Fusion Broadband claims to be the first SD-WAN provider in Australia, first launching carrier and technology-agnostic SD-WAN services around 2013. “At that point we didn’t really think of it as SD-WAN. It was only when SD-WAN was getting more publicity and becoming more well known that we realized, ‘Hey, we’re already doing that!’” said Jason Maude, Fusion Broadband’s managing director. “We’re very much an SD-WAN player, not a carrier with SD-WAN.”
The provider does not offer its own circuits — including fixed line connections, wireless, and satellite — so it remains completely vendor agnostic. According to Maude, the SD-WAN also uses an array of technologies from its partners for the service itself. This includes backend routing and algorithms. It does, however, rely on a number of open source elements and its own overlay code and framework so that customers can manage, deploy, and support their networks.
Fusion runs five separate points of presence (PoPs) in the country to support its SD-WAN services. However, as the company grew, it outpaced its existing environments and decided to migrate these services to the cloud.
“We have also retained all our existing PoPs, which continue to carry a lot of load, but the IBM move pretty much has given us the ability to scale up and scale anywhere at the turn of a knob,” Maude said. By “scale” he is referring to the ability to scale up CPU cycles and connectivity on-demand.
The other benefit migrating to IBM Cloud had was that it allows customers to have their own SD-WAN core.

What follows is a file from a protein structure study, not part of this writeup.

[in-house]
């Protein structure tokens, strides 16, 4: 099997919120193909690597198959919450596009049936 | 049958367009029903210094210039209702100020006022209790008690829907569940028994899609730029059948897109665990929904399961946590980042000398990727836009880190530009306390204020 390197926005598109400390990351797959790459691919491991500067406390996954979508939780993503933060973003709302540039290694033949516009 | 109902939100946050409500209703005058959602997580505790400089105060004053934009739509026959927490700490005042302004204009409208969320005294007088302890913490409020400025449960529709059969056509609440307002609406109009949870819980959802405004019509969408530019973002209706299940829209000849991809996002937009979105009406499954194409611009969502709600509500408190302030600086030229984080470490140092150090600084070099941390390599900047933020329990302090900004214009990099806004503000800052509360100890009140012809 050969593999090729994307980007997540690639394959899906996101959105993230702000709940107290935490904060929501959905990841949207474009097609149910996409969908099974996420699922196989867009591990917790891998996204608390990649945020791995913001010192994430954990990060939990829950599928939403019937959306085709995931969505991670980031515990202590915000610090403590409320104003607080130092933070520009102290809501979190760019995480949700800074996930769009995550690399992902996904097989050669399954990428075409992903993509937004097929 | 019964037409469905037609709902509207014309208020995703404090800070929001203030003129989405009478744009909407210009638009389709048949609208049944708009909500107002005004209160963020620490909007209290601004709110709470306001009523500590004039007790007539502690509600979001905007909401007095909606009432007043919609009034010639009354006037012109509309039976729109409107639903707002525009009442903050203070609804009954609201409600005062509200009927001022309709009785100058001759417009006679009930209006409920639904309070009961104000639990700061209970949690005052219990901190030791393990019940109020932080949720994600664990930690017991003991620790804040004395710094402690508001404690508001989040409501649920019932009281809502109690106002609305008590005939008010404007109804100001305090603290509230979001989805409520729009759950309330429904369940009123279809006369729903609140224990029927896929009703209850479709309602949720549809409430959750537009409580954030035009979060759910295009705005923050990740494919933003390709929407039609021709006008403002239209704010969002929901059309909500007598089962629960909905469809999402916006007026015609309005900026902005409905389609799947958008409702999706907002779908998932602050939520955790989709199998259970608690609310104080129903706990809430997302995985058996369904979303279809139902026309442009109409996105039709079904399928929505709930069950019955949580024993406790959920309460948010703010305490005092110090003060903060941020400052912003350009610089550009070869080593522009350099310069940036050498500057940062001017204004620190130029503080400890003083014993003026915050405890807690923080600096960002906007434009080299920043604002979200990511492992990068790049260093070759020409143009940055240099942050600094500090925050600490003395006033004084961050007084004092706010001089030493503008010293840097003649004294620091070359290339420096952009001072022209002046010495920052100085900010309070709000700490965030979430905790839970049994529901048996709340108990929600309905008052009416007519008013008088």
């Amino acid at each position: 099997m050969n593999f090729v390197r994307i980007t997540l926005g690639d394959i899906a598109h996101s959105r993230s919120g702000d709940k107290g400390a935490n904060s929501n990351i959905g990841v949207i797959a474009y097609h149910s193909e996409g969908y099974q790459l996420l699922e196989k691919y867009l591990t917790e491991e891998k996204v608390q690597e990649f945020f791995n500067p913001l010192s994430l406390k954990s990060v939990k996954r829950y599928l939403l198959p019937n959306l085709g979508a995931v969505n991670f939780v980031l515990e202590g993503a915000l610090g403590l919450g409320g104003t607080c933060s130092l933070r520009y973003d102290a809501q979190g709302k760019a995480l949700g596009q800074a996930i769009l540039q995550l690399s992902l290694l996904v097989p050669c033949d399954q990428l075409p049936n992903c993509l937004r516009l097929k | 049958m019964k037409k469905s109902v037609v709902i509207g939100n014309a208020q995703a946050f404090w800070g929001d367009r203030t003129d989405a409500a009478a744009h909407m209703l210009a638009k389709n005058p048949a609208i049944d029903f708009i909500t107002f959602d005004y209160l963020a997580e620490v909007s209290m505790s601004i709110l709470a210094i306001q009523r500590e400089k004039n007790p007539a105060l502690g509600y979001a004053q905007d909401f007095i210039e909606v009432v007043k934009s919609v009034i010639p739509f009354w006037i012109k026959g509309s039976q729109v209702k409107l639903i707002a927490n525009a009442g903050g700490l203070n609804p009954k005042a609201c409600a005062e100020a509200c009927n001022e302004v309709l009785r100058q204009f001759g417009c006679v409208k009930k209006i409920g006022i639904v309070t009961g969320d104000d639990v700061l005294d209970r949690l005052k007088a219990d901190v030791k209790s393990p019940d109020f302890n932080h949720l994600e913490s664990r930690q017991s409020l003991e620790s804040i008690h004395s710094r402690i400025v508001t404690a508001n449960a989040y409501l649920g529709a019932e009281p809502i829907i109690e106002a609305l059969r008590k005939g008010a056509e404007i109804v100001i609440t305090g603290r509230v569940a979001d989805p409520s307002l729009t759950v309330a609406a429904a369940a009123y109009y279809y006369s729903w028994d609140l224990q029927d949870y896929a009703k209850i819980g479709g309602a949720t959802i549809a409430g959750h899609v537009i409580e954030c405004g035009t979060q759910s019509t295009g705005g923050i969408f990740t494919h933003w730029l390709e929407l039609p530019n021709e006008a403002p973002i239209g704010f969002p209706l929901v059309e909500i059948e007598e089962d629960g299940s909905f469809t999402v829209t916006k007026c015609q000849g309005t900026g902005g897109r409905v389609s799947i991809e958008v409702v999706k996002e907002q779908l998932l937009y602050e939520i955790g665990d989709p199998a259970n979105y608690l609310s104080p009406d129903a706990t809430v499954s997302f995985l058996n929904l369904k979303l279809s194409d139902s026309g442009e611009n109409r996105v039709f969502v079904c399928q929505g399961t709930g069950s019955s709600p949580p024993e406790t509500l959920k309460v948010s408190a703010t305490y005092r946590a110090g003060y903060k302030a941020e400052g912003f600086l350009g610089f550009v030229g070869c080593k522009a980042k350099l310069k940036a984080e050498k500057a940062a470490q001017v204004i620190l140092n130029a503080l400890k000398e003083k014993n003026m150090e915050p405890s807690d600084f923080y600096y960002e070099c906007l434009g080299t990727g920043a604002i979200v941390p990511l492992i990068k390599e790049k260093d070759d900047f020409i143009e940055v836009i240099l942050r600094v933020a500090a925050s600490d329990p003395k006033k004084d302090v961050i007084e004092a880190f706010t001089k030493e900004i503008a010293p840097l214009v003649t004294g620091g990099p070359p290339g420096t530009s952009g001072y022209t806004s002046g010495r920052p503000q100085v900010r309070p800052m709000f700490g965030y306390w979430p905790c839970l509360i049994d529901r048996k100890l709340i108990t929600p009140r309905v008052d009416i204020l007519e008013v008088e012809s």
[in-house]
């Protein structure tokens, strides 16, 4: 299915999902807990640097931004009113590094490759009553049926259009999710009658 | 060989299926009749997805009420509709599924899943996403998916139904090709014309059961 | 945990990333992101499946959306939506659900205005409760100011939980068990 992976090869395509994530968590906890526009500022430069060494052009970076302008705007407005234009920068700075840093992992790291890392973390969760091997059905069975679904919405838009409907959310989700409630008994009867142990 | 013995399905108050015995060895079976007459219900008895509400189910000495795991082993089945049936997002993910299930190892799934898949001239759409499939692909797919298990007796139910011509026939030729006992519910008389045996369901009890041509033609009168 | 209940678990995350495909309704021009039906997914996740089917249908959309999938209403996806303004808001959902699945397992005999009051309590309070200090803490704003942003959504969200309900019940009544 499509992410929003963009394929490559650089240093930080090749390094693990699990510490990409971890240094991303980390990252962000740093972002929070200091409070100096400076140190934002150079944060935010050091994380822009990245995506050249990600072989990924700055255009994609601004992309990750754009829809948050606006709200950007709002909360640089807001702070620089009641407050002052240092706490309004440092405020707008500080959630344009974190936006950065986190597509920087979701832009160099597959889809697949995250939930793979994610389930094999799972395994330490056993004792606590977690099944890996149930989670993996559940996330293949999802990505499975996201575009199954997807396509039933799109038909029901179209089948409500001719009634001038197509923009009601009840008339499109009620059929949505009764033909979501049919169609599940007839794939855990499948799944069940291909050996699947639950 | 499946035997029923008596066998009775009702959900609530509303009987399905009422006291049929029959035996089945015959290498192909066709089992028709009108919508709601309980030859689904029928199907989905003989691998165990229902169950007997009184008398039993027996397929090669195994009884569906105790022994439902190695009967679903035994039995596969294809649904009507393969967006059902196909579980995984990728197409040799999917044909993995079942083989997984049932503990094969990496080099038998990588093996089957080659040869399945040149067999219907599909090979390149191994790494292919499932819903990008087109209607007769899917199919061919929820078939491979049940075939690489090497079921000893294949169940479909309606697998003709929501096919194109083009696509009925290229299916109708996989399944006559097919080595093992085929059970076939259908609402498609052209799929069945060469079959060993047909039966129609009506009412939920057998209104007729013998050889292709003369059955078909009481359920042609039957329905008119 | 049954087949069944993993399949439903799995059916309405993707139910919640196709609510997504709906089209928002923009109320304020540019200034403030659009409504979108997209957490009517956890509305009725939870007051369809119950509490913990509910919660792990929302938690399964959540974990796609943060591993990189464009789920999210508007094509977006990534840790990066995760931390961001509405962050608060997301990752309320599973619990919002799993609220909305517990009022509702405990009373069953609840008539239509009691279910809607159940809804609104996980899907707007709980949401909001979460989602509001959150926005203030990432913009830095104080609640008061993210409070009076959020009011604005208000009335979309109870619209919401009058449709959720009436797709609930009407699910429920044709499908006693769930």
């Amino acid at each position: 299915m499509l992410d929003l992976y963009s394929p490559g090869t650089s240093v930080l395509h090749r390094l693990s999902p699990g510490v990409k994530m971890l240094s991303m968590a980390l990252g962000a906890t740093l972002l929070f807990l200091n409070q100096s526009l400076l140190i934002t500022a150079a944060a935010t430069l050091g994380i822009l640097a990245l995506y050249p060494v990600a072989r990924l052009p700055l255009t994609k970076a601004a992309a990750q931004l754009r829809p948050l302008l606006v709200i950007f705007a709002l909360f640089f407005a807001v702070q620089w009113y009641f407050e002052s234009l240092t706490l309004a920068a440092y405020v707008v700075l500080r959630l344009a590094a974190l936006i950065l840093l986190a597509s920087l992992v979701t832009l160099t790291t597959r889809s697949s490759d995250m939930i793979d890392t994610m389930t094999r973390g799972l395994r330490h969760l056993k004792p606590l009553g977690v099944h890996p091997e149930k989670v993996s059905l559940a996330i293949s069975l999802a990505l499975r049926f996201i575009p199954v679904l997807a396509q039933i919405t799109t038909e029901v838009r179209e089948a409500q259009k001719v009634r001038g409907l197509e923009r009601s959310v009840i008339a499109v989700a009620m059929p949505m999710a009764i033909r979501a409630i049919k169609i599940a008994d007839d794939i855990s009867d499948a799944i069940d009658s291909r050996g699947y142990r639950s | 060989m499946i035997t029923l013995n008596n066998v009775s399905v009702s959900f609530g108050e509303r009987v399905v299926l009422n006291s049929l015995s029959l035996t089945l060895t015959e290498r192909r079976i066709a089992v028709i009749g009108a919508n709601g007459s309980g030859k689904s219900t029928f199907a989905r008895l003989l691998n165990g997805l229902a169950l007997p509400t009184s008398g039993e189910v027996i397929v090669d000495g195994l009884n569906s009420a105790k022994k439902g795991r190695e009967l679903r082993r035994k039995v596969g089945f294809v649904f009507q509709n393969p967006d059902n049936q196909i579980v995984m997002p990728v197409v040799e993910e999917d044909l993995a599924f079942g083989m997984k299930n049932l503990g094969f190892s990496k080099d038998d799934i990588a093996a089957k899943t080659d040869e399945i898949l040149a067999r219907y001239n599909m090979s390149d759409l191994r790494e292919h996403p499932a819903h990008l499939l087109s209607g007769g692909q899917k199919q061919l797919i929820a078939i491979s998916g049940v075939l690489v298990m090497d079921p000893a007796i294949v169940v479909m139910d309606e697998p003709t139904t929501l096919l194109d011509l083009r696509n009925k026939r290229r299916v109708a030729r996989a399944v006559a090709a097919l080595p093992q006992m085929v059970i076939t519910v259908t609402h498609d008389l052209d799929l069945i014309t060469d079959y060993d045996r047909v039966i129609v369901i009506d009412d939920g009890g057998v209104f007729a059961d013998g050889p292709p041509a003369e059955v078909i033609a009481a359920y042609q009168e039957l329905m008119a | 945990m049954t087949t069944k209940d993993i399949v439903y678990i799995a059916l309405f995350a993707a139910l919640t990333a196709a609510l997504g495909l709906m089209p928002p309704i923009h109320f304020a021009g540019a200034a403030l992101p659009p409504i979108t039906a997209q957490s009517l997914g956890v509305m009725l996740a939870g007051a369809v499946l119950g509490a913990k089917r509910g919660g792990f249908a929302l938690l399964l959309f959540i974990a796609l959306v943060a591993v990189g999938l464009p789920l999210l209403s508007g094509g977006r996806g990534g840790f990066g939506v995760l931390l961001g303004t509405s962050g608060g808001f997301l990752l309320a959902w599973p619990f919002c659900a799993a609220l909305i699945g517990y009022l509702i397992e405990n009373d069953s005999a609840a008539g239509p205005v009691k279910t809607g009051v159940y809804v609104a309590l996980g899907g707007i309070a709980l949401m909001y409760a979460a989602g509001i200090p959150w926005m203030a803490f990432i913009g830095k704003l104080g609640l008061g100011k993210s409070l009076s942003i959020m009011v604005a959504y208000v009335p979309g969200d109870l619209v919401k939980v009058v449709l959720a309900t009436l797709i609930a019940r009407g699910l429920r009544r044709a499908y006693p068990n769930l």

“Most other SD-WAN suppliers and vendors require the customers to utilize their specific infrastructure,” Maude said. “This [new] solution allows customers to leverage our IBM infrastructure, or they can use their own IBM infrastructure and it can be anywhere in the world.” And, he added, that even if a customer doesn’t use IBM, they can still use their own data center environment or cloud provider. “Who they utilize is not critical, it’s the quality, that’s one reason we use IBM”
The other reason Fusion selected IBM Cloud was its existing partnership and having an IBM environment enabled the company to implement unique routing scenarios that better support its environment, Maude said.
Now customers have three options for building their network on the IBM Cloud infrastructure: they can have an SD-WAN core within Fusion’s multi-tenant environment; they can have a dedicated core infrastructure that is managed by the provider and only run their own traffic through the environment; or they can operate their own IBM core as a single PoP or multiple PoPs that are 100 percent in their control.
According to Maude, Fusion Broadband has more than 1,000 SD-WAN deployments around the world, and it manages a little under 200 partners (which includes both internet and managed service providers) to reach the smaller business market.